Stacey Kinkead and her team at Rivet & Cuff want to change the way you shop for jeans — forever.
“We’re making buying jeans online as easy as buying your favorite gadgets,” she says of her online retail startup.
Rivet & Cuff allows customers — for now, just men shopping for denim — to order with 100 percent confidence that what they buy will fit them.
So how did Kinkead — a former Amazon technical program manager — end up solving the problem of shopping for clothes online, and where does she want to go next? We find out in the latest edition of Nextcast.
—“The hardest thing that we do is this,” Kinkead said, pointing at me and then back at herself. “Communication.” So how does she solve the problem of keeping people with different priorities on the same page? “I use daily standups like nobody’s business.” (5:30)
—“Businesses don’t fail on a month-to-month or quarterly basis; they fail on a day-to-day basis.” Kinkead knows this from experience. And it all comes back to communication again — or a lack thereof. “We fail ourselves,” she says, “because in those day-to-day meetups we’re not raising our hand.” Kinkead adds that you can’t be afraid to ask questions, because that is how alignment gets created. (10:00)
—“I’m a big believer in learning by doing,” Kinkead says. She advises people who want to learn a lot to join a startup. “There’s no other environment where you’re going be able to learn as much, as early, as often, because we launch so early and often.” (12:08)
—Ever wondered what technical program management, code, and Russian all have in common? A lot, says Kinkead, explaining that they’re all about translating and understanding the architecture. Other things she’s learned: “Learning to be okay with the silence,” she says, on negotiating. Another key: trust. “That’s what makes really good software.” (13:00)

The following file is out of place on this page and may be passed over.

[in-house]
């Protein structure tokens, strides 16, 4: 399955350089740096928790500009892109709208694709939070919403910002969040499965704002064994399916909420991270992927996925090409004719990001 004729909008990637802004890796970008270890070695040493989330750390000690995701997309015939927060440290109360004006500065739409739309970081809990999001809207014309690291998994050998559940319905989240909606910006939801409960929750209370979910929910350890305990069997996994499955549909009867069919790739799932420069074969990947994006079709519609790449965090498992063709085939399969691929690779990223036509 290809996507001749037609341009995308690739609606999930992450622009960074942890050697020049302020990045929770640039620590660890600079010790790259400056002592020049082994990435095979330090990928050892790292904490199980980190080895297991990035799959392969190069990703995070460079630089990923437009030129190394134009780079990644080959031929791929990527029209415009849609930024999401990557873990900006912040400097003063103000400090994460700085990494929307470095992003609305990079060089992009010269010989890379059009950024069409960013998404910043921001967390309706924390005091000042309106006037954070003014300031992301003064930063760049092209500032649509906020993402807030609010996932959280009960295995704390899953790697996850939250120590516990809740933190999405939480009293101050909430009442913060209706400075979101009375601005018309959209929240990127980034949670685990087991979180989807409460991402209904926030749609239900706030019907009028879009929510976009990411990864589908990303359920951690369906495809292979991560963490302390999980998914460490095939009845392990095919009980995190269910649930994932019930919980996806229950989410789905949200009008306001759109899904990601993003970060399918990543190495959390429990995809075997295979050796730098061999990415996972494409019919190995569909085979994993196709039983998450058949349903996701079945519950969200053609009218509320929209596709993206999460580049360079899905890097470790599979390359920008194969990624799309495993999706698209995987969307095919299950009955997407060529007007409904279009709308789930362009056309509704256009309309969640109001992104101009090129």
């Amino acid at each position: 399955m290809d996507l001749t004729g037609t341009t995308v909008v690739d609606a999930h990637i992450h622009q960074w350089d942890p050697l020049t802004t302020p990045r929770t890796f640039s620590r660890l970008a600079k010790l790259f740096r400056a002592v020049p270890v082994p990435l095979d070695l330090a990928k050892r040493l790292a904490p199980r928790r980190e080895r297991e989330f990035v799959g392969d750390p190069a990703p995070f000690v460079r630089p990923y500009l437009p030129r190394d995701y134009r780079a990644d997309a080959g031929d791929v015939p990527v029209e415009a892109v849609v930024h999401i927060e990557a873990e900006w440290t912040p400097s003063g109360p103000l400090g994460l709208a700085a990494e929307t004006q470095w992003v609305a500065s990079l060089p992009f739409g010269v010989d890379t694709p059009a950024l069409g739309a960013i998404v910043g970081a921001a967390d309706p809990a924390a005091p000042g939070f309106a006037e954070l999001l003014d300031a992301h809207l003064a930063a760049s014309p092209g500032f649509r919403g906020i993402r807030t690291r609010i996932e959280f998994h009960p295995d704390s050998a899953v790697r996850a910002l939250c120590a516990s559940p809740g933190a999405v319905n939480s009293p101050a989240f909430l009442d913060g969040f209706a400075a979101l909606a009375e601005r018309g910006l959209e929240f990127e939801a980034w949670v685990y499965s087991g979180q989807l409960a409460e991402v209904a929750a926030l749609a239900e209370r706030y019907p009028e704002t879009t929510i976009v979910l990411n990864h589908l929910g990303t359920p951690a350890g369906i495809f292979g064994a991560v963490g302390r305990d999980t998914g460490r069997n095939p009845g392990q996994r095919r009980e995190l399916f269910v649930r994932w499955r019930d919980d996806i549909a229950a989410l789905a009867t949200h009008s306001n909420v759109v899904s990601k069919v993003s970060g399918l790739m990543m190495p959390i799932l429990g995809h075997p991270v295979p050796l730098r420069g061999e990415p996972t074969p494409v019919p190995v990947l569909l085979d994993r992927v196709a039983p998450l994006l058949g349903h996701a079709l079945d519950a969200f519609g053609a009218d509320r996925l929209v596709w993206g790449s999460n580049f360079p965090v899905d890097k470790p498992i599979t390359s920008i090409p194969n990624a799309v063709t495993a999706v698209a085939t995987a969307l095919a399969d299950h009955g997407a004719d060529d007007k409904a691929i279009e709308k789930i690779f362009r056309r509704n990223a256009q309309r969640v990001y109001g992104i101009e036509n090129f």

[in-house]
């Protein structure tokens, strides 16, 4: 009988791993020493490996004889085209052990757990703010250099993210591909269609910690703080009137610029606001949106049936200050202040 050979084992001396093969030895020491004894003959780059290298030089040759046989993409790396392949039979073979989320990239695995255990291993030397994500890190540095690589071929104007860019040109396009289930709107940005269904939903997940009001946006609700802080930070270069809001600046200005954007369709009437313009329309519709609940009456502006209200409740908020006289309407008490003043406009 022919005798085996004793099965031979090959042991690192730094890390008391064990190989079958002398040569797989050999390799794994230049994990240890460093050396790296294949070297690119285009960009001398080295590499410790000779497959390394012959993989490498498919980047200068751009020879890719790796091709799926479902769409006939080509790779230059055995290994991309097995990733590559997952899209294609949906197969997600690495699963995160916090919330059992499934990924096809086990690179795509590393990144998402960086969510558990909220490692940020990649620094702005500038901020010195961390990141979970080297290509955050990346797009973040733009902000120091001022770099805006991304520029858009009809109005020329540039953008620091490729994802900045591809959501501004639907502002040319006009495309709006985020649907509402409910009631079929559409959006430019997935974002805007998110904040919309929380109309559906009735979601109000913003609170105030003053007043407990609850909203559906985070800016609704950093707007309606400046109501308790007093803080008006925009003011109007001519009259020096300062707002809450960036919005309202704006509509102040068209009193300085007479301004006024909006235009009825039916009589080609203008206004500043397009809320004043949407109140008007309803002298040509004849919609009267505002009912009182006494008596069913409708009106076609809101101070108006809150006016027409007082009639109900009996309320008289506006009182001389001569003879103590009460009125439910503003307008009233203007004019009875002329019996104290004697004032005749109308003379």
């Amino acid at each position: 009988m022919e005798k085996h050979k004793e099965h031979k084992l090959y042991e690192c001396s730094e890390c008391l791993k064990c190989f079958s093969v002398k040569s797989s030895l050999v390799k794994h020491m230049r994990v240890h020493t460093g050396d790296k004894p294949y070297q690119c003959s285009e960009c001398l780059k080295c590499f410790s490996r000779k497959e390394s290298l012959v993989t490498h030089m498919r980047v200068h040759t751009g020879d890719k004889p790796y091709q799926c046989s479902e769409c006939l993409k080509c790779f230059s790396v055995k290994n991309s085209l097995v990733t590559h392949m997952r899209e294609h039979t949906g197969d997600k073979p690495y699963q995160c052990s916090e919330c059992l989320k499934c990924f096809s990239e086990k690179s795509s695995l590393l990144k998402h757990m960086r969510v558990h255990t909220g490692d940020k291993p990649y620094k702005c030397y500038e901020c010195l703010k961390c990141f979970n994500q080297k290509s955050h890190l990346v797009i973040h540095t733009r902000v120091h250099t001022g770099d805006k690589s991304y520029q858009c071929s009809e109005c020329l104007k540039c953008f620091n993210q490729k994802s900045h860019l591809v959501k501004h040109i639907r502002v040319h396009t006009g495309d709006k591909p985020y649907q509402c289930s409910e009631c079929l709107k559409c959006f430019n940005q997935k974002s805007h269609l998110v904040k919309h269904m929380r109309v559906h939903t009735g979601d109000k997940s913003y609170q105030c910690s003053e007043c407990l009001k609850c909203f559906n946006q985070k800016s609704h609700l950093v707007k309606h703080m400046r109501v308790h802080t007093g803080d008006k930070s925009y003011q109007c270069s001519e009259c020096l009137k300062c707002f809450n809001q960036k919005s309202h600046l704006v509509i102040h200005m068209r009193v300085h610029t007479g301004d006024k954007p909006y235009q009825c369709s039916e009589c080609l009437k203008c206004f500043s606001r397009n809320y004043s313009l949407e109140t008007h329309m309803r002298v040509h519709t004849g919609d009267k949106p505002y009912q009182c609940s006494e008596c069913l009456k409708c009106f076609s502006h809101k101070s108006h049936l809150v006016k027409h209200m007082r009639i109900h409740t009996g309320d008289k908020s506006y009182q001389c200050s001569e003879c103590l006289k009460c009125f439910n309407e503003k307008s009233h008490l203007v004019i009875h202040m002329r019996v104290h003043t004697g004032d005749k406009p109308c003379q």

—“I’ve always sought mentors without them being formalized,” Kinkead says. And she encourages others to do the same. She’s currently an active mentor to many women “in technology or business or design that I can help answer questions that I wish somebody would have helped me answer when I was their age.” She adds that getting younger girls involved in coding is a good thing. “When they see women coding, that’s going to make an impression.” (18:00)
—Did you know there used to be standard sizing for all clothes until 1988? Just 10 years before we all started shopping online (and crossing our fingers the thing we ordered will fit) retailers got the ability to size clothing however they wanted. Along with a little history lesson, Kinkead also talks about how Rivet & Cuff is hoping to solve that problem. She says current online retail is “a square peg in a round hole” that can be fixed. (21:50)
Nextcast founder Jeff Dickey is passionate about technology, business and philosophy. He works as the SVP of Cloud and Big Data Solutions at Redapt, a Redmond-based cloud and big data infrastructure company. Editor’s note: GeekWire is proud to partner with Jeff who produces the Nextcast entrepreneur interview series. WhitePages is a GeekWire annual sponsor. Past interviews here.